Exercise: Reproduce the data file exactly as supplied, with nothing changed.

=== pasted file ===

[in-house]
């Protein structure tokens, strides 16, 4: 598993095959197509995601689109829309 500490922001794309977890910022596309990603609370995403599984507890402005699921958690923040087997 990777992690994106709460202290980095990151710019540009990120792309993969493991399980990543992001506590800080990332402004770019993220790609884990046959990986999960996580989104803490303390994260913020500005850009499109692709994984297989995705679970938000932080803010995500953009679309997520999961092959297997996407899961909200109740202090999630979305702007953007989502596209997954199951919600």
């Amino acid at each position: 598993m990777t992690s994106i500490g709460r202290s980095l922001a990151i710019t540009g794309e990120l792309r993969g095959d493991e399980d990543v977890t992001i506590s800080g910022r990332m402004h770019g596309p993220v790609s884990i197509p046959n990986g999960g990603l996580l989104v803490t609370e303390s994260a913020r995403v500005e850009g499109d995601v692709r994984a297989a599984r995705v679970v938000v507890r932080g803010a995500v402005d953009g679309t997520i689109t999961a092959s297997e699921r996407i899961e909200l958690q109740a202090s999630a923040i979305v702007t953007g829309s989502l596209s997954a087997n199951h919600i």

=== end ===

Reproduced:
[in-house]
């Protein structure tokens, strides 16, 4: 598993095959197509995601689109829309 500490922001794309977890910022596309990603609370995403599984507890402005699921958690923040087997 990777992690994106709460202290980095990151710019540009990120792309993969493991399980990543992001506590800080990332402004770019993220790609884990046959990986999960996580989104803490303390994260913020500005850009499109692709994984297989995705679970938000932080803010995500953009679309997520999961092959297997996407899961909200109740202090999630979305702007953007989502596209997954199951919600």
């Amino acid at each position: 598993m990777t992690s994106i500490g709460r202290s980095l922001a990151i710019t540009g794309e990120l792309r993969g095959d493991e399980d990543v977890t992001i506590s800080g910022r990332m402004h770019g596309p993220v790609s884990i197509p046959n990986g999960g990603l996580l989104v803490t609370e303390s994260a913020r995403v500005e850009g499109d995601v692709r994984a297989a599984r995705v679970v938000v507890r932080g803010a995500v402005d953009g679309t997520i689109t999961a092959s297997e699921r996407i899961e909200l958690q109740a202090s999630a923040i979305v702007t953007g829309s989502l596209s997954a087997n199951h919600i």